Other form factors currently include the Compute Module (4 vs. 3B+ and previous), the standard Raspberry Pi form factor (Pi 4, Pi 3, etc.) and the Zero form factor (Zero W / Zero WH).

It’s become quite a family 🙂

#21 not just a Pi 4 in a new case

The new Raspberry Pi has a completely custom-built new PCB. It’s not just a “Raspberry Pi 4 in a new case”, even though some silicon (chips) is shared across different Raspberry Pi models, like the VIA PCI Express to USB 3.0 bridge chip.

The Raspberry Pi 4 Model B in it’s Raspberry Pi case looks a bit different from the Pi 400, right?

#22 The Kensington lock protects the Raspberry Pi 400 from theft, but not like you think

The Kensington lock is next to the Ethernet jack

The Raspberry Pi 400 includes a Kensington lock facility. It is a lock hole to attach a security cable, which is supposed to preven theft.

According to Eben Upton, the Kensington lock in this product revision is not designed to directly prevent theft: rather, it will reduce the resale-value of any stolen unit. (And thus make stealing unattractive)

And of course, “Opportunity makes the thief” – if it requires more force to steal, it will probably deter some would-be-thieves.

#23 Raspberry Pi 400 could have had a touchpad or TrackPoint

Eben Upton says that there were considerations of integrating a TrackPoint (also known as a pointing stick) into the keyboard. Mostly, IBM and Lenovo ThinkPads used to have these. It takes a bit to get used to, but it has the big advantage that you don’t need to lift your hands off the keyboard.

A TrackPoint would have fit the form factor perfectly – in the end, however, Raspberry Pi decided against it.

A touchpad was also considered, but the idea was dropped because many users would prefer their own pointing devices. And Raspberry Pi is all about providing the most value to most users. Same as real time clocks – users requiring a realtime clock can simply add one using the GPIO expansion port.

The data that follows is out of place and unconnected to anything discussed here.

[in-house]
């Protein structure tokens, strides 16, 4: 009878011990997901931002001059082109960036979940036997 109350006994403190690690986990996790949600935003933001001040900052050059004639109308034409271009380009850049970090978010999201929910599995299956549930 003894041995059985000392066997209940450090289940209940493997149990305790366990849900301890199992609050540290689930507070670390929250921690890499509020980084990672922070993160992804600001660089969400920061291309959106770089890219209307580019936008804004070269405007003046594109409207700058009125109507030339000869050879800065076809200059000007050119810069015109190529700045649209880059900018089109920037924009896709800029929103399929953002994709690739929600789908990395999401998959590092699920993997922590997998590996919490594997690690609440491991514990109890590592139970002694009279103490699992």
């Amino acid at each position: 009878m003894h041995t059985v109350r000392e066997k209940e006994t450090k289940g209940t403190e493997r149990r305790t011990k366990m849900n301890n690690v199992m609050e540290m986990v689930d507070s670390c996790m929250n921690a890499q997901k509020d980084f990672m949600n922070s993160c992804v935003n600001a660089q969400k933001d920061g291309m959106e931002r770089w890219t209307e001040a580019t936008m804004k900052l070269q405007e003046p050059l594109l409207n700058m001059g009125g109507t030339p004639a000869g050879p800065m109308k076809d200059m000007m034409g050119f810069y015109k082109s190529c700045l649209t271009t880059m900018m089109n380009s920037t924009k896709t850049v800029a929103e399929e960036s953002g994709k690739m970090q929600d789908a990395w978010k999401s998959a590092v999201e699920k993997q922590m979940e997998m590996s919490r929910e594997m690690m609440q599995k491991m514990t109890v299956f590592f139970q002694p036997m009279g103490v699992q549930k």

Watch this fascinating interview with Eben Upton, to hear his thoughts on the TrackPoint and many other questions about current Raspberry products (including Windows on Raspberry Pi!):

Tom’s hardware interviewing Eben Upton and answering audience questions

Bonus fact: USB 2.0 OTG port

Same as on the Raspberry Pi 4, the USB 2.0 OTG port is also exposed on the Raspberry Pi 400, on the USB C power connector. Technically speaking, therefore, you get your fourth USB port back 🙂

Conclusion

The Raspberry Pi 400 is an exciting new platform, and a lot of love has gone into creating it. It misses some features we’ve become accustomed to on the Raspberry Pi SBC form factor, but maybe this is a good thing!

Comment below what your favorite new feature of Raspberry Pi is, and whether we missed some other interesting facts about the new keyboard computer.

6 Comments

  1. CooliPi on November 17, 2020 at 11:23 pm

    #3 – Does it turn off GPIO’s power? Certainly 3.3V (courtesy of the PMIC), what about 5V?

    • raspi berry on November 18, 2020 at 6:59 pm

      I believe 5 V to be constantly on, same as in other Raspberry Pis. I will try this on the week-end and report back here.

      • raspi berry on November 21, 2020 at 3:21 pm

        I have tried this just now. Both 3.3 V pins (GPIO pin #1 and #17) and both 5 V pins (GPIO pin #2 and #4 ) on the GPIO header are powered off when the Pi 400 is soft-powered off. So no power is provided to the GPIO header when the Raspberry Pi 400 is shut down.

  2. El Pinguino on November 24, 2020 at 5:45 am

    it’s sad that there’s no 3.5mm mini Jack port. all projects i ever built on pi uses it. also , if it’s cheap pc for education – students would need to listen, how can they usee headphones/speakers? cheap displays don’t have speakers

    • raspi berry on November 26, 2020 at 9:23 am

      I agree, a 3.5mm mini Jack is also what I look for in smartphones. Luckily a USB audio adapter is extremely cheap – likely below 5 $ extra cost, so whoever requires audio output can simply add such an adapter.

      For projects possibly the Pi 400 is not the best choice – I would continue to go with Pi 4, etc.

      Note that the Pi Zero W also doesn’t include an audio port.